Out of Africa: Jeffrey Page on West African Dance
From music videos to Broadway’s Fela!, the influence of West African dance seems to be more visible than ever. Dancer and choreographer Jeffrey Page created the first West African routine on “So You Think You Can Dance” in Season 5 and can currently be seen nightly in Fela! on Broadway. Page, an Indianapolis native who has worked with Beyoncé, Cirque du Soleil and Alvin Ailey American Dance Theater, has taken several trips to West Africa to research traditional dance and music in Senegal, Guinea and The Gambia. DS asked him to shed some light on the dance style and why it’s growing in popularity.
Dance Spirit: What does West African dance look like?
Jeffrey Page: Each dance from the West African region has extremely different qualities. Some are light and airy, with the body and arms lifted; some involve turns and jumps, with a graceful, smooth roundedness; others are grounded, with the upper body bent over like you’re carrying something on your back.
DS: How are West African dance movements incorporated into Western dance styles and culture?
JP: As Westerners, we feel African influence in jazz, gospel, blues, hip hop, rock and roll and so on. The roots of the lindy hop and Charleston are African: They’re down and funky, and the knees and legs are accentuated with high kicks and fancy footwork that is traditionally seen in Guinean dance styles. Even Cuban salsa has roots in Nigeria; it has the same footwork and patterns as ancient movements. Or watch the way Beyoncé moves her body with a pulsating rhythm—her movements are directly connected to West African dance. Her head rolls and hair whipping are seen a lot in the West African aesthetic. In my choreography for her "Déjà Vu" video, I used a move that’s done in Senegal where the hips shift from side to side in opposition to the knees going side to side. Beyoncé makes it look really funky.
DS: What separates West African dance from other regional African dance styles?
JP: Some of the northern regions have a Muslim sensibility and influence, meaning the women are often more covered, the dancers may work with scarves and the movements have an elegant grace. The southern regions are completely different: The women may be bald, they usually show as much skin as possible and they often use face paints. Art is a reflection of life in each region, and Africa is a huge continent—we can’t lump it all together!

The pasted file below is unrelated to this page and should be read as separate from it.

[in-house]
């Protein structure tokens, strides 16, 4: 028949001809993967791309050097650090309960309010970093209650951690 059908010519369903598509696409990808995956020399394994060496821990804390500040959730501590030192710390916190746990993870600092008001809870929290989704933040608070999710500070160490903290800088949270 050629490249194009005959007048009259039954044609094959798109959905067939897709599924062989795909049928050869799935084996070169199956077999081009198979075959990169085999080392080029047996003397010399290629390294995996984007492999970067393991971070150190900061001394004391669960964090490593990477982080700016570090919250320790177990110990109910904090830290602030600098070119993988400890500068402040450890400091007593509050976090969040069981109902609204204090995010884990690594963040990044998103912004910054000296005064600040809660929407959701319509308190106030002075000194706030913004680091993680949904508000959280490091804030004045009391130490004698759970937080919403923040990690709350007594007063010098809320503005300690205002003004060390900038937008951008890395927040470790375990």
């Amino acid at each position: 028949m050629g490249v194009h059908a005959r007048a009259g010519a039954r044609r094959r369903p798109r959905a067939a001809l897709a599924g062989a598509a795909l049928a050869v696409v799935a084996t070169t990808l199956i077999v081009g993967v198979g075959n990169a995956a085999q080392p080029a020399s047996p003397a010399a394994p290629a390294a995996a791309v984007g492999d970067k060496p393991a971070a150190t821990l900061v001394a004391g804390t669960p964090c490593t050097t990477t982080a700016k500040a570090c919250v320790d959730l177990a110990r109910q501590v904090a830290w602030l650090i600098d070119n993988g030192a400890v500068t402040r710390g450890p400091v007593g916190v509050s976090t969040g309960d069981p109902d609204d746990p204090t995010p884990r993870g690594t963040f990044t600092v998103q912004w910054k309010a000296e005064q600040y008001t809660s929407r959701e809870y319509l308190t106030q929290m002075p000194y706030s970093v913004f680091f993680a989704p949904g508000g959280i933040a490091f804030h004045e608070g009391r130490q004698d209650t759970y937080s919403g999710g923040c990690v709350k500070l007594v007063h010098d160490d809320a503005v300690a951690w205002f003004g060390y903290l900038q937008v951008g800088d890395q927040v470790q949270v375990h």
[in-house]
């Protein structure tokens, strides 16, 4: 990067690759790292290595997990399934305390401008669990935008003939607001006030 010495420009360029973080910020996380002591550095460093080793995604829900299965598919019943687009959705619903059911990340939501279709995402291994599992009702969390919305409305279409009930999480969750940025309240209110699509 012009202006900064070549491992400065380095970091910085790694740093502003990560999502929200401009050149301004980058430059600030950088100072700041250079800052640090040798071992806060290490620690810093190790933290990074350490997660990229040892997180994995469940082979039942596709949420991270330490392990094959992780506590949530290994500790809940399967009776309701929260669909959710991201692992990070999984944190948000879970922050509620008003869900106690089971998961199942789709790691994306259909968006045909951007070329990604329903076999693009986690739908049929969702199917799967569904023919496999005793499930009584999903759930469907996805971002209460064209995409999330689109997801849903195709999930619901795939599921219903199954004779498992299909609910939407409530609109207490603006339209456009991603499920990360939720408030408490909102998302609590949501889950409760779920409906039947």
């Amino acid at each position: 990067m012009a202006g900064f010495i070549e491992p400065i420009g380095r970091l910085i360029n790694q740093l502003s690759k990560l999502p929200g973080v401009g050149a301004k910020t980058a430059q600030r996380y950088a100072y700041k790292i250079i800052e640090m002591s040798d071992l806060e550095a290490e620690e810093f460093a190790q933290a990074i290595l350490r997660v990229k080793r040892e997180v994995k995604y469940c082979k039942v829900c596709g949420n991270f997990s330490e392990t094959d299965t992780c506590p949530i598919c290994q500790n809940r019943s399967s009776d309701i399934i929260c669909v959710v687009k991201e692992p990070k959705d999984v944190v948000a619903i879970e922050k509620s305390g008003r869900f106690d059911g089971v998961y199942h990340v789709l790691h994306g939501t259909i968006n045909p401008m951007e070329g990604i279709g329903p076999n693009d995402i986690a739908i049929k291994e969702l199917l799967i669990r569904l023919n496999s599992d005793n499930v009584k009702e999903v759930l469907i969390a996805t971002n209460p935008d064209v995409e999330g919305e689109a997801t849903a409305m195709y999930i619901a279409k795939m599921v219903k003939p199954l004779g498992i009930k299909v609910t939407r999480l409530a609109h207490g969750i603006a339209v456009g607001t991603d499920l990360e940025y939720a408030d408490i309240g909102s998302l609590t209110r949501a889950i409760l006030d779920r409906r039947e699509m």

DS: Is there a place on the body from which many of the movements originate?
JP: Everything is centered on the torso and initiates from the middle of the body. The torso generally hovers over the knees; it’s kind of like “first position.” I often see modern and ballet dancers fighting to pull up and stay in vertical alignment. But you should feel your chest and booty sticking out—basically everything you’re taught in West African dance is wrong in ballet!
DS: What are some of the common mistakes dancers make when learning West African dance?
JP: The texture of the dances revolves around momentum. The movement rebounds from one movement to the next—it never stops. Other dance styles have poses and transitions, so the most difficult adjustment that classical dancers encounter when doing West African is finding a continuous flow of movement.
DS: How does drumming affect the movements and the rhythms?
JP: The lead drummer sets the tempos and marks every movement with his rhythms and accents. Simply stated, the drummer plays a “break,” or a change in the musical pattern, to tell the dancer to stop, change or move on. But really, the dancers and drummers feed off each other. I create music with my body, the drums replicate my dance and we have an intense nonverbal conversation.
DS: Why do you think West African dance is gaining popularity in the U.S.?
JP: I believe it is only our perception that West African dance is having a here-and-now moment, because it had a strong impact in the 1970s and ’80s as well. TV and the Internet have just made African dance more visible to wider audiences. Americans are starting to understand the beauty and relevance of West African art forms. Innately it is already inside our culture; Africa is interwoven in every piece of our identification, from music to urban clothing to movement.
DS: Why do you think West African dance is included in the “SYTYCD” lineup?
JP: It tests the dancers’ minds and their willingness to try something new. Dancers today need to have a wide array of genres under their belts, even if the technique is uncomfortable or challenging. Beyond technique, learning new dance styles allows our minds to open, which makes us empathetic to all people and cultures around us.
DS: How did you approach your choreography for “SYTYCD?”
JP: Choreographing a five-minute piece on dancers without African training is like teaching street kids Swan Lake and expecting them to perform it that week. In Season 5, I came in with choreographic plans, but when I got into the five hours of rehearsal, I had to throw everything out and start over. It was so hard!
DS: How does it feel to perform West African dance on Broadway?
JP: Every night in Fela! I get immediate gratification from the audience’s response. I see people from all different cultures with tears in their eyes from the joy of the experience. I realize that people are open to connecting with different worlds and cultures, open to experiences beyond their own.
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